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Letter: Public workers have warped view of their plight

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I found it hard to grasp the depth of angst being expressed by budget repair bill protestors until I read Lesley Williams' letter in last week's Journal.

She related how her feet got cold as she watched Lincoln Day Dinner attendees arrive at Kilkarney. She saw a Lincoln Navigator and a Volvo among the vehicles, leading her to conclude that those attending, and therefore all Republicans, are rich.

She noted she and her husband drive second-hand cars, and her Subaru's check engine light permanently glows. If it weren't for the repair skills at Swede's, she'd have us believe she'd be afoot. They even buy discount food at Aldi.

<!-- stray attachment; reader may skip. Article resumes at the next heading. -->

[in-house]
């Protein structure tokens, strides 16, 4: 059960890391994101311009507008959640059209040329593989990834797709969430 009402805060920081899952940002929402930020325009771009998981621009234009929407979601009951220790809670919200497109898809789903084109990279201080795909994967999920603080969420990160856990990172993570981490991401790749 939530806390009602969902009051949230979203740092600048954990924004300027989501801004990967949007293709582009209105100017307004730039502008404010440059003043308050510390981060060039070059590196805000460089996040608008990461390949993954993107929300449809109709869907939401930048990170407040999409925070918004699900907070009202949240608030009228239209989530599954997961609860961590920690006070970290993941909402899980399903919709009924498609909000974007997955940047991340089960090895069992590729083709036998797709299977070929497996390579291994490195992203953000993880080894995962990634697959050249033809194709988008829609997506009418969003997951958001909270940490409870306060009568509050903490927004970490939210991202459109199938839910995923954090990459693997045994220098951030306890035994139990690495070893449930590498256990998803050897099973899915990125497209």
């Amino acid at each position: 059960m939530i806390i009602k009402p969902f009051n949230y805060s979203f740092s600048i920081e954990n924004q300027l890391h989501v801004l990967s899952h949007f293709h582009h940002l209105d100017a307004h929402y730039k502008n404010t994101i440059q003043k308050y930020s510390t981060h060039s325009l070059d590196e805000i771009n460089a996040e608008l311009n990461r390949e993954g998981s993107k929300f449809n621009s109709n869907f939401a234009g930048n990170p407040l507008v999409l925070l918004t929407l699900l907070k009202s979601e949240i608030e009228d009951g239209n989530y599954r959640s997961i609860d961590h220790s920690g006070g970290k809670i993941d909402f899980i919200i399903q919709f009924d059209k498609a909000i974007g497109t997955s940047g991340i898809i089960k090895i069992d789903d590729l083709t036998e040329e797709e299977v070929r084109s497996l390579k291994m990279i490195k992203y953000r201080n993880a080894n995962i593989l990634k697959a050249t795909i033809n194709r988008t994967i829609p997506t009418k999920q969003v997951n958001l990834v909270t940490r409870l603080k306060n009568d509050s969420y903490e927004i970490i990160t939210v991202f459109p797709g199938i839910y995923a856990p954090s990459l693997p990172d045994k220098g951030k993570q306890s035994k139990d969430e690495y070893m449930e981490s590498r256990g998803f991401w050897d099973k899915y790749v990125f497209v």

The picture she painted of herself and others shivering along Radio Road that cold night, watching the rich folk arrive, was worthy of the parable of the beggar outside the rich man's gate.

But public data reveals Ms. Williams' teaching salary for the 2009-10 River Falls school year, the latest available, topped $65,000, with additional fringe benefits of $33,000-plus. She noted her husband is a professor with 29 years' experience, so it's a safe bet his income at least equals hers.

I don't begrudge the Williams' their income. I applaud their frugality. However, I find it incredible how anyone blessed with an income of the Williams' apparent level can believe themselves poor.

If the economic frame of reference of public employees has become warped to that degree, we face a much bigger and more frightening problem than an overspent budget.

Ms. Williams, you are seated at the rich man's table, not outside the gate. There's no shame in that, but if you want to debate the budget bill, please find a position other than class envy.

That said, I support your right to protest and hope your feet have warmed.

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